It took us a couple of hours to walk through a special exhibit of magnificent quilts by Marianne Fons and Liz Porter. One particular quilt caught my eye. Its label stated that Fons gained inspiration from the medallion (or frame) quilts in the book Quilt Treasures of Great Britain.

There I am, standing in front of the British Frame Quilt by Marianne Fons and Toni Fisher.

I later bought the book (published by the Heritage Search of the Quilters’ Guild, 1995), which traces the history and scope of quilt makers in the British Isles and their extraordinary medallion quilts.

Interestingly, the Iowa Statehouse, which my husband and I later visited, has stunning floor mosaics in the medallion style.

I took this photo of the Iowa Statehouse, bathed in the golden light of the setting sun.

But I digress.

Back to the road trip. Leaving Winterset, I really enjoyed the rural landscape of barns and fields.

Perhaps due to the unusual clouds, I casually asked my Midwestern daughter about tornadoes. By this time she was already assessing the cloud formations and increasingly green sky, but didn’t share her concerns until our phones started buzzing with a tornado alert.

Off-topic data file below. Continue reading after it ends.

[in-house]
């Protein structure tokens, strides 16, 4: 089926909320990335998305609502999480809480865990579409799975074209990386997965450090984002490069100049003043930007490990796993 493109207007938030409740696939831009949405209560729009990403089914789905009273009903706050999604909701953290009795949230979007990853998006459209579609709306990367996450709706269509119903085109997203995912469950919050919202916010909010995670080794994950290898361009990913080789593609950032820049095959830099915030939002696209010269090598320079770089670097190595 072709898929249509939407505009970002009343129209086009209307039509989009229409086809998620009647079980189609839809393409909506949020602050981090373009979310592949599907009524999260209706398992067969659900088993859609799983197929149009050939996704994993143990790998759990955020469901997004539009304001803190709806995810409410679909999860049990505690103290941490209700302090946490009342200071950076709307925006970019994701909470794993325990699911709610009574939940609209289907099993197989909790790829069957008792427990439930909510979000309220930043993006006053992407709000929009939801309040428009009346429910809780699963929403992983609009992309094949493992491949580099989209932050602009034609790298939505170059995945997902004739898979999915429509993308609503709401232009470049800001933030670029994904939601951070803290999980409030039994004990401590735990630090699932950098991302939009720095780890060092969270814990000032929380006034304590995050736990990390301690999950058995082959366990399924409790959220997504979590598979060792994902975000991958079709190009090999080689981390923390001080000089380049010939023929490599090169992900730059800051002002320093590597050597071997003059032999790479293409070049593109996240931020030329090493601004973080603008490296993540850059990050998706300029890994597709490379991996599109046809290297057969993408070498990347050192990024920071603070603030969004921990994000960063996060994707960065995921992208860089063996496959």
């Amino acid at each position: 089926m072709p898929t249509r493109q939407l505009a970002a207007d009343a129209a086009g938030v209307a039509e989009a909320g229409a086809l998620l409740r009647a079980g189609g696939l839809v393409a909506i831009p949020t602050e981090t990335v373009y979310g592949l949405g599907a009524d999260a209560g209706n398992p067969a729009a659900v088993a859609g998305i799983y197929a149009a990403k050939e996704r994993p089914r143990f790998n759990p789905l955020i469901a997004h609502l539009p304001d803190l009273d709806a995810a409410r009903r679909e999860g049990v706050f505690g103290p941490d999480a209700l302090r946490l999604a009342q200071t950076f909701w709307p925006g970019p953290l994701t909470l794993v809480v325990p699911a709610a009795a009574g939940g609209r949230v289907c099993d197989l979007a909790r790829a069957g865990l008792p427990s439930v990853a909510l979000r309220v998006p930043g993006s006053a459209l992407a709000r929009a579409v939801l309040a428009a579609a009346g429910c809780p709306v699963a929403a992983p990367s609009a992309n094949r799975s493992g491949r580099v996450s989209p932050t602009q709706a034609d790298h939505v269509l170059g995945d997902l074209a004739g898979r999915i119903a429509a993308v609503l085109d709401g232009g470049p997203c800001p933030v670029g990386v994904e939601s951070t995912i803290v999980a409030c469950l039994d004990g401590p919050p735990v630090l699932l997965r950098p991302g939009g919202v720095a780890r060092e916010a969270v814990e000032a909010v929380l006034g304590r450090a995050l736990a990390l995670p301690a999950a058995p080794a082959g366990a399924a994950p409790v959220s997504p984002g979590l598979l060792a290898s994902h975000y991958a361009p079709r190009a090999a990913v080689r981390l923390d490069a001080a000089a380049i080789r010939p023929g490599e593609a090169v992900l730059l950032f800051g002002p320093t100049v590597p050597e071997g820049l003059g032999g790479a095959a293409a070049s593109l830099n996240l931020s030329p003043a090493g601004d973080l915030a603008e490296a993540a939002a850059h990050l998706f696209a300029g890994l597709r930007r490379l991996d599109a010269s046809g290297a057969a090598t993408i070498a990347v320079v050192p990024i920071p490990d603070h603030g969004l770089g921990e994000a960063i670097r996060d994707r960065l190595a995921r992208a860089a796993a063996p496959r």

With no shelter in sight, I imagined the two of us, still buckled into the rental car, spinning in the air, and NOT landing in Oz!

With her ruby red slipper firmly pressed against the gas pedal, my amazing daughter confidently raced down the highway toward our exit. There’s no place like home, but THAT was a great adventure!

After returning from Iowa, I designed a new quilt top in the traditional medallion style. As soon as my backing fabric arrives by mail, I will quilt it. Thankfully, I have lots of time at home to do just that!

(All photographs in this post are mine. Please do not use them without my permission.)

Crown of Thorns

Creative ideas can flow from things we see and know, but what about things we can’t see and don’t yet know? Do they have a role to play? That’s where this story begins.

Wanting to make a contemporary medallion quilt, I started with a modern variation of a “bear paw” block. I liked the look of the spikes shooting outward like a starburst. For the fabric I chose a Kathy Deggendorfer design from her Wild by Nature collection for Maywood Studio. The orange tonal circles and dots were fun and dynamic–just what I needed for the medallion block. Things really started shaping up when I added bordering fabrics suggestive of flowering plants, river currents, and wild animals.